Blur Camera - When this feature is disabled, the renderer will ignore the movement of the camera when computing motion blur. If you do move the camera and want everything in the scene to blur accordingly, you will need to turn this feature on; however, you should expect this to be a potentially expensive operation since everything in the scene will now undergo motion blurring calculations.

Shutter Angle - This setting is only meaningful when Motion Blur is enabled. It controls how long the shutter is open during a frame. Measured in degrees a setting of 360 opens the shutter for the entire frame. The larger the angle, the greater the blur, which increases render times. 

Shutter Opening - These parameters specify the timing of opening and closing the camera shutter. The two numbers (a and b, from left to right) are fractions of the shutter interval. Over the first part of the shutter interval (from 0 to a), the shutter gradually admits more light. From a to b it is fully open, and from b to 1 it gradually closes. The default values, 0 and 1, result in instantaneous open/close timing.

Shutter Timing - This field allows you to control when the virtual camera shutter opens, and is only meaningful when Motion Blur is enabled. The default value Open on Frame causes the shutter to be open from frame to frame + shutterAngle. If you choose Center on Frame, the shutter will be open from frame - shutterAngle/2 to frame + shutterAngle/2. Note that in PRMan, shading calculations occur only at frame open time, and thus shadows and reflection maps will be computed only at shutter open time.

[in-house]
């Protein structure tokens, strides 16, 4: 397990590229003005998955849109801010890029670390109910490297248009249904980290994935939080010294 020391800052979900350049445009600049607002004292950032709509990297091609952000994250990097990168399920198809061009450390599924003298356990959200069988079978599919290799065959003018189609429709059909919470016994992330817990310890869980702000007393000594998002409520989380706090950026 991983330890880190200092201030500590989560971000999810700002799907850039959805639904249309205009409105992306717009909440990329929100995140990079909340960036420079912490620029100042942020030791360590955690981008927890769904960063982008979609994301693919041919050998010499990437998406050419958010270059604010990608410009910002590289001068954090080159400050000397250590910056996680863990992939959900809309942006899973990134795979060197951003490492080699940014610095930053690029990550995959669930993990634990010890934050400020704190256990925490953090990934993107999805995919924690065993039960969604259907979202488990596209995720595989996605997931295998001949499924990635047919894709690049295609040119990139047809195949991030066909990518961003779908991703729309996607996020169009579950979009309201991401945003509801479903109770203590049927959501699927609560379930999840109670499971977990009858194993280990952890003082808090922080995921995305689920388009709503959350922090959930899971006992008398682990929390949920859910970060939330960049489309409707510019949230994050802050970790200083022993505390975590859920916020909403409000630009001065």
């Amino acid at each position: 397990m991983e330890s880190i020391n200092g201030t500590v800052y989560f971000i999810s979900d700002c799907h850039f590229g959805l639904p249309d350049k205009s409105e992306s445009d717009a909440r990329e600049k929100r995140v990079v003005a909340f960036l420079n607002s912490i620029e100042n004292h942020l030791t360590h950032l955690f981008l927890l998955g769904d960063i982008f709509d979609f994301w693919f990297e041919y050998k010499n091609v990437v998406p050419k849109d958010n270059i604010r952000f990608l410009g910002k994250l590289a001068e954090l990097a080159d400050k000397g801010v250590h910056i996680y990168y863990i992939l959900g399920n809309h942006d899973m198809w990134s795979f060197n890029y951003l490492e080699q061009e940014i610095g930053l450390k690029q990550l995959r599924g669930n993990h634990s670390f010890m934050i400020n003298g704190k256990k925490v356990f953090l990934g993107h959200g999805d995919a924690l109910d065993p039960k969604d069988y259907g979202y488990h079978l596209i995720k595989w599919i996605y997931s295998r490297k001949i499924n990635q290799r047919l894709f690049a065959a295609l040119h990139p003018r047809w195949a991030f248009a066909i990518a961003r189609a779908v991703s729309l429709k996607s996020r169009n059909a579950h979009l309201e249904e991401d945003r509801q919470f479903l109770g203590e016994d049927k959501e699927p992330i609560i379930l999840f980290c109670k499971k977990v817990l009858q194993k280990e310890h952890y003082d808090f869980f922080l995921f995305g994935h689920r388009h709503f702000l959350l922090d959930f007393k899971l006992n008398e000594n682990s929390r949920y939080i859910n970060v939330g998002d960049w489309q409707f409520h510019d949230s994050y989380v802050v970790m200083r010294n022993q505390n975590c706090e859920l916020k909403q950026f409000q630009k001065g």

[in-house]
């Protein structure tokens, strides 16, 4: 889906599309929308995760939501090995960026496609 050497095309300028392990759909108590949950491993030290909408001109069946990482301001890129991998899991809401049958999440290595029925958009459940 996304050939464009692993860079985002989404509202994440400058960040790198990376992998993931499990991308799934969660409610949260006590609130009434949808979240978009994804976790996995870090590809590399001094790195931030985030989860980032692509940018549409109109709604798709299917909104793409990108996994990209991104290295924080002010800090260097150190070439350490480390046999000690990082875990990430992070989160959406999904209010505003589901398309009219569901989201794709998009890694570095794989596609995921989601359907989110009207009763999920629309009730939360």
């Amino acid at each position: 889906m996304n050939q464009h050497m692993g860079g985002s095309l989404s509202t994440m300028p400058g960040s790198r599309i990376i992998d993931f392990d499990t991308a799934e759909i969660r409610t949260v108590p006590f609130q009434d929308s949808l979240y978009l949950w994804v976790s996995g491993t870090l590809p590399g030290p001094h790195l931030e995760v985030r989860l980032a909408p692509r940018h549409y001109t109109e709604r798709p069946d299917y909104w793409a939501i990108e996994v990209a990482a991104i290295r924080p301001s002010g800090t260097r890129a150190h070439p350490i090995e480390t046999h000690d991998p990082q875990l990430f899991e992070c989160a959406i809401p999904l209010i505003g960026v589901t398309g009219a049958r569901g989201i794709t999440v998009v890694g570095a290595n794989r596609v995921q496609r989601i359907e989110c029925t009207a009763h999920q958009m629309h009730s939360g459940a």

Shutter Config - When a shutter is moving it transfers information to RenderMan about the current frame and thus can be useful to shaders or templates that refer to the RI standard "time" variable. If you are using RIB archives a shutter config of moving limits the usefuless of an archive with motion blur. In this case you should set the shutter config to stationary. Now archives of motion blurred objects can be inserted into the RIB stream independent of current frame. The downside is the shaders or templates that refer to the time variable will not function correctly. This limitation can be overcome by instead referring to the real time information through the shader's formal parameter list and Slim parameter expressions containing a reference to the current frame via $f.

Front Plane - Turning this feature on causes MTOR to insert an additional piece of geometry directly in front of the camera at the front clipping plane. You will need to turn this on if you use RAT light shaders which provide glow effects; by default, a special surface shader ratLens will be automatically attached to the front plane, which will then sample the glowing lights in the scene. If you instead wish to attach your own special shader to the front plane geometry, use the name frontplane on your shader within your Slim palette.

Back Plane - Turning this feature on causes MTOR to insert an additional piece of geometry at the back clipping plane, behind everything in your scene. By default, a special surface shader ratBackplane will be attached, which allows you to sample the environment lights in a scene. If instead you wish to attach your own special shader to the back plane geometry, use the name backplane for the shader name field within your slim palette.